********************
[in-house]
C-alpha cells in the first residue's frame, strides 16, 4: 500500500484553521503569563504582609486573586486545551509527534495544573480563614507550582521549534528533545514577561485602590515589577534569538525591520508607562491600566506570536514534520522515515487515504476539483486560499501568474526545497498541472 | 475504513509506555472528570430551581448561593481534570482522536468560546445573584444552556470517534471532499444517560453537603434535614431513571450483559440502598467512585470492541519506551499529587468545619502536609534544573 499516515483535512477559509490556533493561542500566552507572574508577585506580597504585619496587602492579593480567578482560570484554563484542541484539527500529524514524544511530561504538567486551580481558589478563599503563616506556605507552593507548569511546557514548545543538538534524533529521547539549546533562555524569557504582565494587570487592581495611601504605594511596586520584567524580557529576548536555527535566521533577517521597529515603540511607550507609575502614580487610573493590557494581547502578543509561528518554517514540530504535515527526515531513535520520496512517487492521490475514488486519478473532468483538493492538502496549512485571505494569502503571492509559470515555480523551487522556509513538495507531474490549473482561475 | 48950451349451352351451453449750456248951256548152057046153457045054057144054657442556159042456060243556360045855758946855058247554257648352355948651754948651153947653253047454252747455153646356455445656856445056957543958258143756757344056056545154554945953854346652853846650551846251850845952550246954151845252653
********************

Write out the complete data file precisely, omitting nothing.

[in-house]
C-alpha cells in the first residue's frame, strides 16, 4: 500500500484553521503569563504582609486573586486545551509527534495544573480563614507550582521549534528533545514577561485602590515589577534569538525591520508607562491600566506570536514534520522515515487515504476539483486560499501568474526545497498541472 | 475504513509506555472528570430551581448561593481534570482522536468560546445573584444552556470517534471532499444517560453537603434535614431513571450483559440502598467512585470492541519506551499529587468545619502536609534544573 499516515483535512477559509490556533493561542500566552507572574508577585506580597504585619496587602492579593480567578482560570484554563484542541484539527500529524514524544511530561504538567486551580481558589478563599503563616506556605507552593507548569511546557514548545543538538534524533529521547539549546533562555524569557504582565494587570487592581495611601504605594511596586520584567524580557529576548536555527535566521533577517521597529515603540511607550507609575502614580487610573493590557494581547502578543509561528518554517514540530504535515527526515531513535520520496512517487492521490475514488486519478473532468483538493492538502496549512485571505494569502503571492509559470515555480523551487522556509513538495507531474490549473482561475 | 48950451349451352351451453449750456248951256548152057046153457045054057144054657442556159042456060243556360045855758946855058247554257648352355948651754948651153947653253047454252747455153646356455445656856445056957543958258143756757344056056545154554945953854346652853846650551846251850845952550246954151845252653